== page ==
There’s tremendous opportunity for progress today. For the first time ever, we have instant, worldwide communication….Many adults are simply incapable of conquering their fears and prejudices, but the children can. If they are exposed to responsible, quality media, this can at last become the Century of Peace. This is just not another Disney fairy tale. It is up to us, one by one, to make this a reality.

Grudgingly, I must say that he was more relevant than I ever could have imagined under the circumstances.

There are 300 teenagers between the ages of 13 and 16 present here. They were addressed directly and powerfully by Dr. Mbulelo Mzamane, the South African author of "The Children of Soweto" and "The Children of the Diaspora and Other Stories of Exile" (and former Vice Chancellor of the University of Fort Hare). Dr. Mzamane appointed himself the “Children’s Ombudsman” for the duration of the Summit.

You hear that children? From now on, I am your spirit medium. If anything is not going right, come to me. It’s a revolution! Make use of this opportunity.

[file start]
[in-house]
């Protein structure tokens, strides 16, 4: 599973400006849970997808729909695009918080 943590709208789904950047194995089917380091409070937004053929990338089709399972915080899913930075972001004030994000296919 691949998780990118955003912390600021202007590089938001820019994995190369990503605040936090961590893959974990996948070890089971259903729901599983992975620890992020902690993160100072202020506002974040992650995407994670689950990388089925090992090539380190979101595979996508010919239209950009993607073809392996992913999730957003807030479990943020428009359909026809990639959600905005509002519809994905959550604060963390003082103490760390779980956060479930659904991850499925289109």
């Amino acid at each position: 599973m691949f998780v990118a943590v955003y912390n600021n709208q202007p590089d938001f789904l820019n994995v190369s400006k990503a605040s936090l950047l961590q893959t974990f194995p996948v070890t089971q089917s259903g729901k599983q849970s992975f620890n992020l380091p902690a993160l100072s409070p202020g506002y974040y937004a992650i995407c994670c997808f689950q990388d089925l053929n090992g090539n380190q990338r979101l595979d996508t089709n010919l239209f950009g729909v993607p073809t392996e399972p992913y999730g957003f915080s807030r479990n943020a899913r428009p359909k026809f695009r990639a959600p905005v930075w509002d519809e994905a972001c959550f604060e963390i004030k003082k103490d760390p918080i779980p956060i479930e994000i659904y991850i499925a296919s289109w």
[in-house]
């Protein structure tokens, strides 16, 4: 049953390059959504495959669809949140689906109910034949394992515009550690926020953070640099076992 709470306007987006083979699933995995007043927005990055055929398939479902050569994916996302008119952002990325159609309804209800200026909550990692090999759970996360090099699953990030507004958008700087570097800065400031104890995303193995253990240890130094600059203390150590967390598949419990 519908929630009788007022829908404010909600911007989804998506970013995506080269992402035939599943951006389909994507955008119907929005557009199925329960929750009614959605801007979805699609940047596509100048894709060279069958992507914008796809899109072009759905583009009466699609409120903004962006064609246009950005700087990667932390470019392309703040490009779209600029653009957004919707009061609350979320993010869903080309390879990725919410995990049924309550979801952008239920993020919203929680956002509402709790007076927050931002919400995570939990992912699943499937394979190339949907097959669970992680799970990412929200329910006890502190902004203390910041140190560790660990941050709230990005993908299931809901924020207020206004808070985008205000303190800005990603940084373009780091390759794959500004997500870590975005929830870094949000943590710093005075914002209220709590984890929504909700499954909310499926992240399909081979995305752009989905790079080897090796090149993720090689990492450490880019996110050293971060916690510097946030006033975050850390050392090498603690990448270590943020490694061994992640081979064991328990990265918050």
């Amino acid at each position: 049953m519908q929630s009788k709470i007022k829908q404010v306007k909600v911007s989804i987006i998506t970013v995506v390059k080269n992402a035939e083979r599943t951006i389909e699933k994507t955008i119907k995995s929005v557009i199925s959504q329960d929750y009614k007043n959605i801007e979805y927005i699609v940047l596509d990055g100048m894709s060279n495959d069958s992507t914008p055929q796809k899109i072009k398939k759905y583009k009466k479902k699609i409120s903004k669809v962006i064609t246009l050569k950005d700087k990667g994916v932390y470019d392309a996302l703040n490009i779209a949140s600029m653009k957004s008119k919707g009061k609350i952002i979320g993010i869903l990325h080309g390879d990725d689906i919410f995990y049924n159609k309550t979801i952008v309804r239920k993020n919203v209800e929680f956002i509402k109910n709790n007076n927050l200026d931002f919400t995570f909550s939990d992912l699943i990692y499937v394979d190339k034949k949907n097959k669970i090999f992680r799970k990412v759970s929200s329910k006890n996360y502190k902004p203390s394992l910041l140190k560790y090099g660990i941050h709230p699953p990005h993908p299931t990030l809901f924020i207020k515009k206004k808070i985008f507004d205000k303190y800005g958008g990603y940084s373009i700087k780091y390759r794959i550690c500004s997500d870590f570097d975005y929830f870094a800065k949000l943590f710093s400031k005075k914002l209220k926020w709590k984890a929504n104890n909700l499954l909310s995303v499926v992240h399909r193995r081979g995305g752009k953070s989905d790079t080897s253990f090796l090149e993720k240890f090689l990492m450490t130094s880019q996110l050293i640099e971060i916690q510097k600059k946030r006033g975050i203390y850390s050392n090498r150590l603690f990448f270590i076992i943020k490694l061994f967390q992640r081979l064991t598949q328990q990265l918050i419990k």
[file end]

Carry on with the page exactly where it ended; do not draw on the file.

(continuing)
My children, you are as helpless as you allow yourself to be. You have to remember, it is all inside you. There is a legacy in this country of child activism. In fact, in rewriting our history, as we are doing now, it is quite clear that it was at the point that children and women got involved in our revolution that decisive and qualitative changes came about. There is no such thing as “I am too young.”

The central issue for you is going to be how do you make your participation in this conference meaningful? How do you make sure that grownups have not just brought you here simply to make themselves feel good?

Are you going to let someone like Roy Disney be a ventriloquist for you? How do you participate as children in the creative process? Why don’t they ask you what you want?

We know what the problems are, children. What we want are solutions.

And finally, do not try and cleave to one another because you are from the same village, or from the same country. Mix as much as possible with other children from other countries. It is only through interaction that you grow.

Inspiring words from Dr. Mzamane.

Teen Voices from Africa

I am carved from the branch of the Baobab
And refreshed from the waters of the Nile